Better therapy for Parkinson's disease

Parkinson's disease

Parkinson disease (PD) is a degenerative condition of the brain associated with motor symptoms (slow movement, tremor, rigidity and imbalance) and other complications including cognitive impairment, mental health disorders, sleep disorders, pain and sensory disturbances.

The motor symptoms of the disease result from the death of nerve cells in the substantia nigra, a region of the midbrain. These nerve cells project dopamine producing nerve fibres into the striatum. During the early stages of the disease sufficient dopamine is still produced to permit normal movement. However as the disease advances and the dopamine level in the striatum falls below 20-30% of normal, the symptoms become increasingly troublesome.

The Parkinson's tsunami

Parkinson’s disease is the second most common neurodegenerative disease.

Over 1 million patients in the USA are living with Parkinson’s disease.

The lifetime risk of being diagnosed with Parkinson’s disease is 2.7%. This is equivalent to 1 in every 37 people being diagnosed at some point in their lifetime.

There are more than 60,000 new cases in the USA each year.

Globally, disability and death due to PD are increasing faster than for any other neurological disorder. The prevalence has doubled in the past 25 years. Global estimates in 2019 showed over 8.5 million individuals with PD. Current estimates suggest that, in 2019, PD resulted in 5.8 million disability-adjusted life years, an increase of 81% since 2000, and caused 329 000 deaths, an increase of over 100% since 2000. (World Health Organisation)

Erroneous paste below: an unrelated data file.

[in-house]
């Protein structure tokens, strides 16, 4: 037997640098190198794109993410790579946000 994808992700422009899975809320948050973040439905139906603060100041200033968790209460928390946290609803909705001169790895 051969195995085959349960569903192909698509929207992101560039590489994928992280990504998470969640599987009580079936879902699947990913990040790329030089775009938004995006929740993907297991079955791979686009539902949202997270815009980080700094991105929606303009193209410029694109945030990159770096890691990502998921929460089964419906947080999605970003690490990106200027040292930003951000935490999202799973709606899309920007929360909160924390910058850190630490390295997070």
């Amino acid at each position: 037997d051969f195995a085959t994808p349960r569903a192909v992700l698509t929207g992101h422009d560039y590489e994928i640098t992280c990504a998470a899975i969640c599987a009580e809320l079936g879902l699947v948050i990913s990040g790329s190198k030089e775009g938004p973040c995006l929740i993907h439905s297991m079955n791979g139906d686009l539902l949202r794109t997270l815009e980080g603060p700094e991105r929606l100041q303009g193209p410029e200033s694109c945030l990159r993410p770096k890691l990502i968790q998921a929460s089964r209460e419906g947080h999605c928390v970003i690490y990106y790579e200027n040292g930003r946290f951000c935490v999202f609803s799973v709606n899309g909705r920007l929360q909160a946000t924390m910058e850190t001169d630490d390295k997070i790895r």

Impact on families and carers

Informal carers (i.e. most commonly family members and friends) spend many hours daily providing care for people living with PD. 

This can be overwhelming. Physical, emotional and financial pressures can cause great stress to families and carers, and support is required from the health, social, financial and legal systems.

The economic impact of Parkinson's disease

The Michael J Fox Foundation for Parkinson’s Research (MJFF) announced findings from a new study that estimated the total economic burden to be $51.9 billion annually.

The study was conducted using multiple data sources publicly available from Medicare, the CDC, and the US Census Bureau, in addition to other survey tools, to fully explain and analyze the cost components of the disease. Of the total estimated financial burden, $25.4 billion resulted from direct medical costs such as hospitalizations and medication, while $26.5 billion was attributed to other expenses that included missed work, lost wages, early forced retirement, and family caregiver time.

The study also found that the federal government spent about $25 billion each year providing care for individuals with PD. Social Security covered nearly $2 billion of the cost, while Medicare paid another $23 billion. MJFF

$52 Billion per year

“There are a lot of surprise costs when you have Parkinson’s,” said Steve DeWitte, a patient with Parkinson’s disease from New Preston, Connecticut, in a statement. “Beyond the rising costs of medications and healthcare, my family has shouldered the financial burden of my having to leave the workforce 15 years earlier than I had planned. That means our income dropped by more than half, and we’ve had to figure out how to stretch our budget to cover the everyday household tasks I can no longer physically do.” AJMC